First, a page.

Once Hot, MLPs Reel From Selloff


Energy pipeline and storage companies were one of the hottest investments on Wall Street, offering steadily higher payouts, tax benefits and insulation from wild swings in oil prices.

Now, investors are contending with a sharp selloff in master limited partnerships that has outpaced the fall in oil prices. Deal making in the sector has slowed and investors say they are calling into question the ability of MLPs to keep up the steady pace of payout increases as U.S. oil output finally starts to decline.

The yearslong boom in U.S. oil production fueled the proliferation of MLPs. The companies transport, store, produce and refine energy, passing on the bulk of their earnings to shareholders. Income-starved investors flocked to the sector, lured by the companies’ assurances of steady payout increases and their tax advantages. Since 2009, MLPs have raised more than $ 100 billion from initial public offerings and follow-on stock sales, according to Dealogic.

But MLPs have tumbled in price in recent months. The NYSE Alerian MLP Index, a widely tracked barometer for the sector, has lost 25% this year, outpacing the 11% decline in domestic crude prices.

With oil production falling, the need for pipelines is declining, and the sector’s multiyear expansion and steady growth in MLPs’ dividend-like payments are under threat, investors said. U.S. crude output was down 6% in early October from a recent high in late June, according to government estimates. The number of rigs drilling for crude has fallen sharply, prompting fears that further output declines are on the horizon.

“When U.S. production was growing and financing was cheap, there was an abundance of growth,” said John Dowd, manager of the Fidelity Select Energy Portfolio fund, which has $ 1.8 billion under management. “The outlook is definitely gloomier in the pipeline space than it was six months ago.”

Mr. Dowd said he has lightened his holdings of MLPs and other energy companies recently and has moved into shares of certain exploration and production companies, which he said trade at more attractive valuations.

Cuts to payouts are still rare, but they are picking up steam. In the past year, 13 MLPs—nearly all exploration and production companies—have cut the size of their payouts, according to Credit Suisse Group. Payouts for the industry expanded each year between 2010 and 2013, but the growth clip fell to 6% last year, and is forecast to fall again to 5.9% in 2015 and 5.8% next year, according to the bank.

Plains All American Pipeline PAA 2.43 % LP shares have fallen 18% since the energy transportation company said in an August conference call that future payout growth could come under pressure. Linn Energy LINE -4.15 % LLC, the largest oil and gas producer organized as a partnership, earlier this month suspended its payout. Shares are down 70% this year.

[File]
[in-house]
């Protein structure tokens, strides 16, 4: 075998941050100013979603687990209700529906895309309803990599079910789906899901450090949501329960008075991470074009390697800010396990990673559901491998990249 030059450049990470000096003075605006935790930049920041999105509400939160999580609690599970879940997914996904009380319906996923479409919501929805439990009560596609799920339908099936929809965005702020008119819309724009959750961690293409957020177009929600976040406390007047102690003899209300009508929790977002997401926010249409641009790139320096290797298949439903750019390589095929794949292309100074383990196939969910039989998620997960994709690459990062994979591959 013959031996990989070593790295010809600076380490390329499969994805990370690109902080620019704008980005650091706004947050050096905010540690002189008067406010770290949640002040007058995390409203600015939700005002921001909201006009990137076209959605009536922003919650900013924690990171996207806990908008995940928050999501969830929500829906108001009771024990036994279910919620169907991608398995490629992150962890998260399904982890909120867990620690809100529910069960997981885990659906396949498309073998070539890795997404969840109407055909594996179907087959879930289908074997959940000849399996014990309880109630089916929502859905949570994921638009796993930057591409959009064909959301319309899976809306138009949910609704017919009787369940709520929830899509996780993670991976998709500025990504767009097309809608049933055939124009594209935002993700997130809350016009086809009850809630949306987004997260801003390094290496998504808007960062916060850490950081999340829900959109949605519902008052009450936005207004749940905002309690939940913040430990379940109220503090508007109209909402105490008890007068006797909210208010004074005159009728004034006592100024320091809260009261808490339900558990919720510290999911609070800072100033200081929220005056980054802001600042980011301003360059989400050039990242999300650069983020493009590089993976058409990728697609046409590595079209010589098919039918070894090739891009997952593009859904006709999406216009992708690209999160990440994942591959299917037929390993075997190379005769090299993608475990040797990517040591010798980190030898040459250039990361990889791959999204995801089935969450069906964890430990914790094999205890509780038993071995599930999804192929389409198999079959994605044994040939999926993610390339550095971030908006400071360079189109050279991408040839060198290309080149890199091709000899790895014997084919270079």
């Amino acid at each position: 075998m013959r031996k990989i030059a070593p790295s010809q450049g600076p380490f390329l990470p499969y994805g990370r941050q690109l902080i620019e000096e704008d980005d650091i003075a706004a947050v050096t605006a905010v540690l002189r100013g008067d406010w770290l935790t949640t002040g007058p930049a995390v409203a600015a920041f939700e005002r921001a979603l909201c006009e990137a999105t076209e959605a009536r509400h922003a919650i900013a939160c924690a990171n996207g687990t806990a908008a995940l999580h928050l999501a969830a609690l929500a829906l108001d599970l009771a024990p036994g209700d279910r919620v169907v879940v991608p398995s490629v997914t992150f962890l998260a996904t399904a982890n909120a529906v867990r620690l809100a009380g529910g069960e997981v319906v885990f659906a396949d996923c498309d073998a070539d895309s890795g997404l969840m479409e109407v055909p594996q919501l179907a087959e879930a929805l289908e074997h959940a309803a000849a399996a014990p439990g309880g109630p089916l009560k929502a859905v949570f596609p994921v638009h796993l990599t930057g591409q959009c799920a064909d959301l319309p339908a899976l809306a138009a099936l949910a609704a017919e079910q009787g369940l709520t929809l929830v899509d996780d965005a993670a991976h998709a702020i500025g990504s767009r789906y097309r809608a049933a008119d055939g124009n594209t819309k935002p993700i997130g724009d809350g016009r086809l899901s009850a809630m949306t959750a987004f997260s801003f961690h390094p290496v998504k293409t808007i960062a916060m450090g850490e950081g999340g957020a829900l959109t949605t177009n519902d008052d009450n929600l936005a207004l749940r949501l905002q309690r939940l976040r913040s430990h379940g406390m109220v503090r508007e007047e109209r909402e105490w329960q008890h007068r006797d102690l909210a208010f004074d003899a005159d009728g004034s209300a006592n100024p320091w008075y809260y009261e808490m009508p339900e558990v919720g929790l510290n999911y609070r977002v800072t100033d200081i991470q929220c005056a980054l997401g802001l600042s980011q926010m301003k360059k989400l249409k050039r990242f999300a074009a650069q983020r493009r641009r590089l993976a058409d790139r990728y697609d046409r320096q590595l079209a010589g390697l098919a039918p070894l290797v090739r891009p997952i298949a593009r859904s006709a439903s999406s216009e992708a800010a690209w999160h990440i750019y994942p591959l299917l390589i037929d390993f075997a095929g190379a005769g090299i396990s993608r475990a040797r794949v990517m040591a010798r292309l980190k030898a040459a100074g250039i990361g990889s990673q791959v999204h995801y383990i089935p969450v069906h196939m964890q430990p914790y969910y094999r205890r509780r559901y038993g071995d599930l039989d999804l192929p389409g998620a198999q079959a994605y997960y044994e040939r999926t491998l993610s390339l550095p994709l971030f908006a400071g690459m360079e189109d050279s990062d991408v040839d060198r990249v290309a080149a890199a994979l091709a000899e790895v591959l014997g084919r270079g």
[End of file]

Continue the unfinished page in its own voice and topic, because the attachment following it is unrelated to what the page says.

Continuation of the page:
Growth expectations were even bigger for some new MLPs at the time of their initial public offerings in the past year.

“Investors have correctly started to question these long-term growth forecasts—not just for the dividend itself, but for the ability of the company long-term to grow assets,” said Scott Roberts, portfolio manager of the $ 1.3 billion Invesco High Yield fund.

Because they pass on much of their income to investors, MLPs have historically offered yields well above that of the stocks and bonds of many companies. This year, the $ 7.7 billion Alerian MLP exchange-traded fund has typically yielded between 5% and 7%, according to FactSet. The benchmark 10-year Treasury note yields 2.026%.

The MLP swoon has tripped up buyers who have stampeded into the sector. They poured more than $ 19 billion into MLP mutual and exchange-traded funds during the 18 months through June, according to Morningstar Inc. They withdrew a collective $ 453 million in July and August and in September tiptoed back in.

Before the recent selloff, among the most sought after MLPs have been those of companies that had a parent company ready to keep passing on their assets to a dedicated MLP over time. These “drop-down sales” guaranteed that the MLPs were able to add new income streams and increase payouts. In 2014, Shell Midstream Partners SHLX 2.61 % LP and Antero Midstream Partners AM -0.35 % LP raised more than $ 1 billion a piece in highly demanded initial public offerings.

These drop downs must be paid for, however, and typically are funded by a mix of capital, equity and debt. Through this time of year in 2014, MLPs raised $ 19.7 billion in initial public offerings and follow-on equity sales, but this year the figure has fallen to $ 12.9 billion, according to Dealogic. No MLPs have gone public since June.

“You had a rush of new money into that market,” said Curtis Holden, senior investment officer at Tanglewood Wealth Management, a Houston financial adviser who oversees about $ 825 million. Mr. Holden said he has cut his firm’s holdings of MLPs from as much as 4% to a fraction of that amount this year.

Mr. Holden has his eye on buying more if prices stabilize.

“Growth is going to stay lower, but there’s still growth potential there,” he said.

For some, the recent declines appear to be too steep.

“If we can buy a high-quality name that has a nine or 10% yield and good visibility in terms of what the distribution profile looks like, in this environment I think that works compared with where other yield assets are trading,” said Mark Freeman, chief investment officer at Westwood Holdings WHG -0.36 % Group. He said he likes Plains All American Pipeline, Enterprise Products Partners EPD 0.24 % LP and Magellan Midstream Partners MMP 0.59 % LP.

Write to Dan Strumpf at [email protected] and Corrie Driebusch at [email protected]

WSJ.com: Markets

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